In any event, it is quite clearly *not* district policy to send all families to the closest school; it is disingenuous for current board members to pretend otherwise.

Anonymous said...

Hi Chris,
ICCSD has too many tiny elementary schools.

My child now attends a school district of over 18,000 (one of the best in the country), which only has 15 elementary schools (and 4 HS). Each elementary has about 100 students per grade in 4-5 classrooms (which is pretty optimal from educational and efficiency standpoint), so there are about 600 students total (k-5). There are no combined grades. Each school is modern (many were completely demolished and rebuilt in the last 10-20 years); there are no schools from before 1960. Each school also has ample space for playing fields (or expansion if necessary). My child's school has two playgrounds, a large soccer field, and a general run around area.

ICCSD, in comparison, has 19 elementary schools, but the enrollment is only 12,000. Because of the tiny schools, grades are frequently combined. School yards are generally tiny, and many buildings are ancient.

My point is that I think the district should strive to provide an improved educational experience that matches the best in the U.S. Many of the older elementaries in the district fall short of this. Why not complete rebuilds in plots that allow for elementaries to be large enough to allow for efficiency gains along with improved educational experiences. Larger schools will also go along way towards the district's diversity goals.

Finally, it is worth noting that many of the so-called neighborhood schools are not neighborhood schools at all. Mann draws a subtantial number of students from the other side of Dubuque. The majority of Lincoln comes from more than 4 miles away.

I am not advocating for the closure of Hoover. If anything, it might be a good candidate for a complete rebuild and expansion (by taking some of the playing fields from City High). Mann and Lincoln, in contrast, are substandard infrastructure and both lack the ability to expand.

My point is that educational needs are not driving the planning process. Much of what is going on has more to do with pumping up City and maintaining privilege (i.e, avoiding integration). It blow my mind that the district wants to build three more (presumably tiny) elementary schools. If you think about the long run, pouring more money into City and building more tiny elementary schools is probably not good policy.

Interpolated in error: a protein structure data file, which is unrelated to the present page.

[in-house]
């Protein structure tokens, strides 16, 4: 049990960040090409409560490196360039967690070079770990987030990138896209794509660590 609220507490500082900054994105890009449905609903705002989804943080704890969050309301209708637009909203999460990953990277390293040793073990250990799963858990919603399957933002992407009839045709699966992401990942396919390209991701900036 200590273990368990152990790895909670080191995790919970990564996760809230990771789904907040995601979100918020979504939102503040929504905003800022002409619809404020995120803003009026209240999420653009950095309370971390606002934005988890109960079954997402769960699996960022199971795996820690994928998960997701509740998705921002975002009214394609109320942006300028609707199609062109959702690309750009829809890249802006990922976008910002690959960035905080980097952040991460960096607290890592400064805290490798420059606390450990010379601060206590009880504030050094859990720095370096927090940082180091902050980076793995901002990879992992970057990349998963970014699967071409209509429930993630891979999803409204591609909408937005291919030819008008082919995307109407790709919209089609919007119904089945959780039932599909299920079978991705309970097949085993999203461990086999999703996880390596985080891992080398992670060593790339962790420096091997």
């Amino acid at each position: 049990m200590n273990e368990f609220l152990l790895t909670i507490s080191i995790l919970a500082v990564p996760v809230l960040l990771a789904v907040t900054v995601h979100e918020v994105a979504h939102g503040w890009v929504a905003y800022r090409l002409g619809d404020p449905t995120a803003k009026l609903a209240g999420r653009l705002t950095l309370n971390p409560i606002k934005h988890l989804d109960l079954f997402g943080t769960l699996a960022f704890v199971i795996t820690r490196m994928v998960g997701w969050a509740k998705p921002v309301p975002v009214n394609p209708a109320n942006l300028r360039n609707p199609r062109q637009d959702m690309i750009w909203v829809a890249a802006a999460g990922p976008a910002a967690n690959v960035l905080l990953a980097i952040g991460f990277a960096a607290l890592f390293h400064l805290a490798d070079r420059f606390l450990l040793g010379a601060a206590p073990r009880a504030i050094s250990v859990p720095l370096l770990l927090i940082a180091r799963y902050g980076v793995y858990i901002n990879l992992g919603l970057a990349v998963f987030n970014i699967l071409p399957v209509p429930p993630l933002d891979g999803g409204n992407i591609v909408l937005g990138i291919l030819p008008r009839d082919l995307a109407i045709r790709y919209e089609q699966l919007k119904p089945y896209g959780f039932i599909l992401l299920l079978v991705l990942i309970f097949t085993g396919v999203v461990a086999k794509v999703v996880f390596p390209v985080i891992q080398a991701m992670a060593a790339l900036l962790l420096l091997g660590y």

Chris said...

In response to B.P. Waterbury's comment over at the P-C:

First, please read my previous comment. It is not at all safe for anyone to assume that they will be sent to the closest school if Hoover closes.

Second, I'm in favor of making efforts to even out economic disparities among the schools. (I was against the diversity policy itself, because it set numerical goals without any discussion of what it would take to meet them.) But again, the current Hoover attendance area is relatively diverse. Breaking it up into parts may well make it harder, not easier, to even out economic disparities. If anything, it may be the wealthier parts of the Hoover district that will need to be added to Longfellow to comply with the diversity policy.

If Windsor Ridge is redistricted to Grant Wood, who will the new far-east-side elementary serve? Will the kids near Hoover travel to Lemme, and the kids near Lemme to the new school?

It's easy now to imagine redistricting scenarios that solve all of our problems. The reality will be much more difficult.

Chris said...

Anonymous – Thanks for commenting. Those are at least reasonable arguments for shifting to fewer, larger schools. Ultimately, though, there’s no objective right answer; it depends on what people value for their kids. You’re not wrong for your value choices, and you’re right to try to persuade other people to agree, but neither are people wrong for wanting smaller, neighborhood elementary schools (or at least not straying any farther from that model than we are now). The board has to work with the population it has, especially if it wants to get voter approval of the funding that will be necessary to do all the things it wants to do. All indications are that people here are not persuaded by the argument for bigness, and would prefer to continue to keep existing schools in the neighborhoods, even if that means the fields aren’t as large, etc.